Women Is Losers is a flawed but passionate debut feature, benefitting from a very excellent Lorenza Izzo lead performance.
Women Is Losers is one of those movies that makes reviewing the work of young filmmakers so challenging. Hailing from first time feature filmmaker Lissette Feliciano, the film is one of honorable intentions and broad ambitions. Unfortunately, the execution is not quite up to the level of the ideas percolating here.
The film does have a ton of passion. Telling the intersectional story of a young Latina woman’s attempt to navigate life as a single mother in the 60s and 70s, Women Is Losers is certainly ambitious. The film attempts as well to integrate big issues at each turn from workplace harassment, overt sexism in financial matters, and abortion. Unfortunately, the narrative ends up feeling busy and unpersuasive, it’s neither moving enough nor angry enough nor funny enough to justify the film’s conceit – a near constant breach of the fourth wall by our protagonist, Celina.
Women Is Losers does have one crucial element in its favor: Lorenza Izzo. Izzo, oft a veteran of genre faire like Knock Knock and The Green Inferno, is a game and winning lead here as Celina. Playing a woman from her teens fully into adulthood is a nifty trick of performance in the sort of the film that lacks the budget for aging makeup. She manages to play her character’s initial naivete and gradual ascent into more worldly understanding with a sort of credible grace. It is perhaps the most fully realized character Izzo has played, and a clear sign she deserves better, more textured roles in the future.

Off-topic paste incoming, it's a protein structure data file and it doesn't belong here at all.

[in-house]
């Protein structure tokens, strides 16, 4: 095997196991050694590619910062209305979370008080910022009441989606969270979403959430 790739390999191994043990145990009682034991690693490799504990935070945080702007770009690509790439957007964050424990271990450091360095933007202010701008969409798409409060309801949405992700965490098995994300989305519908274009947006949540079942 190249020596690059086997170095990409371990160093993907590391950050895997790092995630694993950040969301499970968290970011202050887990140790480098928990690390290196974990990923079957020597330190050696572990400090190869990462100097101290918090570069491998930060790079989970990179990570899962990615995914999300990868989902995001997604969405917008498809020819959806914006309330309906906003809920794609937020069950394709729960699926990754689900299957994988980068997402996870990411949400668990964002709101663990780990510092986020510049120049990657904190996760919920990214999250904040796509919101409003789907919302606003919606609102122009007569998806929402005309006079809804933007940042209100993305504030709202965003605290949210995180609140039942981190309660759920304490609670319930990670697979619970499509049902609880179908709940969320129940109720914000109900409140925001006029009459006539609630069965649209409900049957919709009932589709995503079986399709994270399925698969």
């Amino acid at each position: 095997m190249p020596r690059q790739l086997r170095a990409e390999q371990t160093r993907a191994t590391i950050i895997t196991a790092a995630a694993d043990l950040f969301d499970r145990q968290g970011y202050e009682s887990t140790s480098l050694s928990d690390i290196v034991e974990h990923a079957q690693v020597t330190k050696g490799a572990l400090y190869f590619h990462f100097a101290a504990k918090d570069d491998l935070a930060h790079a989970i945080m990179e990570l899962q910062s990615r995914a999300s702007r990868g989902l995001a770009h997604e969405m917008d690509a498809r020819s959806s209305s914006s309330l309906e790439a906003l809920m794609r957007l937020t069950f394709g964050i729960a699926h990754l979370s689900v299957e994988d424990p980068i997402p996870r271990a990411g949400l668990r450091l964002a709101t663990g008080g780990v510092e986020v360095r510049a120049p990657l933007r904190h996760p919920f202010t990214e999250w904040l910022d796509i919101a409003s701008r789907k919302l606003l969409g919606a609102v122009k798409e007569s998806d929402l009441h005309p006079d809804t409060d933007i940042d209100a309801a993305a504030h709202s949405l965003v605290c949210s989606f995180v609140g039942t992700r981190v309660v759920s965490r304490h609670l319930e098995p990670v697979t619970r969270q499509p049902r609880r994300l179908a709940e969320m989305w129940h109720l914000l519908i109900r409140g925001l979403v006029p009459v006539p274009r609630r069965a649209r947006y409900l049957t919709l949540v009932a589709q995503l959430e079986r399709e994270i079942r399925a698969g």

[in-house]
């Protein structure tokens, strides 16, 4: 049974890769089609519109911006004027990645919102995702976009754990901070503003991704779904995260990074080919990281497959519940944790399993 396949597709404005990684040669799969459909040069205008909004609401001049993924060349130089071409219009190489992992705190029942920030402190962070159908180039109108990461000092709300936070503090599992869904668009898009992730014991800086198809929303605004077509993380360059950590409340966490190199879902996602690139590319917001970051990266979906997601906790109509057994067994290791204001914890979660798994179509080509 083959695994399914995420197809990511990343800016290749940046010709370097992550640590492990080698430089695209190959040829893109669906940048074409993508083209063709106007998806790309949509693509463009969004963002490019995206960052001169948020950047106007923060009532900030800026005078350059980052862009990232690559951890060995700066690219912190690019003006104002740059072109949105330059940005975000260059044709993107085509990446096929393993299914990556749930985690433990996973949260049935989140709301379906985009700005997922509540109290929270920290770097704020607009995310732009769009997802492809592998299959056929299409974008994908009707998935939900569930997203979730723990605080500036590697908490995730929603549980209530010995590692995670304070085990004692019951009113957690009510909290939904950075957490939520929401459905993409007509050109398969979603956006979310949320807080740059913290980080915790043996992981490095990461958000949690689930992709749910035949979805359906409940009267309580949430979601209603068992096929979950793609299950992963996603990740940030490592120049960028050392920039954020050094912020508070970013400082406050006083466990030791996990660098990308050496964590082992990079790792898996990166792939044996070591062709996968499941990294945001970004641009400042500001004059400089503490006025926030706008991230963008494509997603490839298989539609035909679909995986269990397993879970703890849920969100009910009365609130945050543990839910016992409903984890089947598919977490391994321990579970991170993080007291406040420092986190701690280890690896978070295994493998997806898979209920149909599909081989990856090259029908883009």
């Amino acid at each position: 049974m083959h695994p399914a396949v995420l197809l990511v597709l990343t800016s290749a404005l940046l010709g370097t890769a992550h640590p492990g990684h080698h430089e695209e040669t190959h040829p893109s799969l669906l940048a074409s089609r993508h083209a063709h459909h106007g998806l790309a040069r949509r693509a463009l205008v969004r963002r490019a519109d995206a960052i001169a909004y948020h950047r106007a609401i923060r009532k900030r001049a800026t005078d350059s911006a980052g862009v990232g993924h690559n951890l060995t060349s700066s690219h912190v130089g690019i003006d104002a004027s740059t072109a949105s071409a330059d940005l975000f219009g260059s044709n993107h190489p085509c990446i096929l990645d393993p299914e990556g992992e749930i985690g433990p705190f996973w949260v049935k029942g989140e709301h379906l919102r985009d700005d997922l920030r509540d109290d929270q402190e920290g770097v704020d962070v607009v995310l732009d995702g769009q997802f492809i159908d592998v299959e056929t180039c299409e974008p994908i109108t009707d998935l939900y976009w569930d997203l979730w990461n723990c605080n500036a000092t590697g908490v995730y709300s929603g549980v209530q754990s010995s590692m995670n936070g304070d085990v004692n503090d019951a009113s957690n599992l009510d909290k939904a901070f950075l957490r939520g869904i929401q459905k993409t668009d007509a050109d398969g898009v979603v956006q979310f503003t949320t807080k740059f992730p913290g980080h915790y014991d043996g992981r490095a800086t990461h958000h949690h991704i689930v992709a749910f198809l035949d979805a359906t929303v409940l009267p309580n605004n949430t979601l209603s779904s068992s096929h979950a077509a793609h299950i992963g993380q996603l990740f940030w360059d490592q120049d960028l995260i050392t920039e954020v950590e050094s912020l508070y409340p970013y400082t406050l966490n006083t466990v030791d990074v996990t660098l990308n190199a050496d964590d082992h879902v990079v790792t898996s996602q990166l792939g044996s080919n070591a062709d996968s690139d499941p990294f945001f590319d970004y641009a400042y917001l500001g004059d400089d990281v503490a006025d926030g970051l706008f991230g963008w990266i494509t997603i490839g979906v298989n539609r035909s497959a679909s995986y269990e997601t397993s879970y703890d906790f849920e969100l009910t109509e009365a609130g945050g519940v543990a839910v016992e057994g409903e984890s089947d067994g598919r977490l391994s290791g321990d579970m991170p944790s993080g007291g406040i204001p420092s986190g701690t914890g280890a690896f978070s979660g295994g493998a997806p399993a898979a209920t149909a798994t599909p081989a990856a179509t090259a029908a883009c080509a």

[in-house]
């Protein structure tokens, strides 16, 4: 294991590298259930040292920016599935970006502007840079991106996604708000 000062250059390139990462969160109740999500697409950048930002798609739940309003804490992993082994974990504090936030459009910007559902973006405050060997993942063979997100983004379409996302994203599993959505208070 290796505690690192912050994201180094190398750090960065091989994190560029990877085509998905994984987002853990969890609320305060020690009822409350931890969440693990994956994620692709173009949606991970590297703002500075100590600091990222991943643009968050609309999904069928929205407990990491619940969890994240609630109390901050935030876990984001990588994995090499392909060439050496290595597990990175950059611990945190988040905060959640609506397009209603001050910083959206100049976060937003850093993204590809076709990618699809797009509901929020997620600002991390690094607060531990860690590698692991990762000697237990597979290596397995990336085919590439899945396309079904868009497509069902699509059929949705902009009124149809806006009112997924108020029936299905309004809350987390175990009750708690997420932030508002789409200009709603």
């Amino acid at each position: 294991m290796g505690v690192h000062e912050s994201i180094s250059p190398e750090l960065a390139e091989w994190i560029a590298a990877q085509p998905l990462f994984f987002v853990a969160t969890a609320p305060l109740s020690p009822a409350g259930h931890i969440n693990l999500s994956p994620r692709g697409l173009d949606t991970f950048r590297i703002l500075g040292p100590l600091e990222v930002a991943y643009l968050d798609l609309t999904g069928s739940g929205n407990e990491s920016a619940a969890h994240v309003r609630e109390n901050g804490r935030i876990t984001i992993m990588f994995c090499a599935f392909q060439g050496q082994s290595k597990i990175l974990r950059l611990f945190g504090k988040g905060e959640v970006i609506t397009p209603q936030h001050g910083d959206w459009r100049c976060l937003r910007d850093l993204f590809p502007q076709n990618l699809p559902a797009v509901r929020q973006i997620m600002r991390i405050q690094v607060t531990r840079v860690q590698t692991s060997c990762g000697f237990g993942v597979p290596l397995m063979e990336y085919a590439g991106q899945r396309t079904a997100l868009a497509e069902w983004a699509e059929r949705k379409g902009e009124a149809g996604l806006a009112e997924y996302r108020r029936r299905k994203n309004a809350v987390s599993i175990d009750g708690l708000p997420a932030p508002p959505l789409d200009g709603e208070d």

Izzo even almost manages to make the film’s central fourth-wall breaking gimmick work through her humor and ability to seamless transition between meta and actual performance. Clearly inspired by the sarcastic audience focused asides of Fleabag, Women Is Losers’ more serious, dramatic tone often causes the direct addresses to fracture the tension instead of heightening the intellectual – or comedic – attachment to the material. When the film’s first sequence sees Izzo’s character not only break the fourth wall, but break the kayfabe of the filmmaking by revealing the modern setting and cameras on the sidewalk, I’m not sure I was every fully able to buy into the film’s dramatic arc.
There’s something too meta at play here. Every viewer is, of course, intrinsically aware they’re watching a manufactured story, regardless of if it’s Fellini or Snyder. Poking fun at the audience’s engagement can sometimes be effective comedically, or even dramatically, in films like Thank You for Smoking or even Deadpool. Here, it served mostly to underline points the film’s text made clear or distract from the more intimate character beats.
The rest of the film’s supporting characters are well-acted but thinly written. From a lecherous, but also sort of sweet, boss played by Simu Liu (Kim’s Convenience, the upcoming Shang-Chi and the Legend of the Ten Rings) to a compassionate interracial married couple played by Liza Weil (How to Get Away with Murder) and Cranston Johnson (Wu Assassins), there are strong players in support. Unfortunately, no performer can sell a line as loaded as the one here about how the interracial couple “knows about discrimination” and thus has empathy for Celina’s situation. Similarly, no film should set its emotional climax to Snow Patrol’s Open Your Eyes, especially when said film is set in the 70s and the final beats revolve around a Supreme Court read in oversimplified form over a radio.
I wish Women Is Losers worked better for me. There are good ideas here that don’t quite coalesce into an effective film. I can certainly see talent and creativity in Lissette Feliciano’s vision and I look forward to seeing how she evolves as a filmmaker. And Lorenza Izzo has proven again what genre fans have known for years: she’s an immensely talented and sadly underutilized performer.
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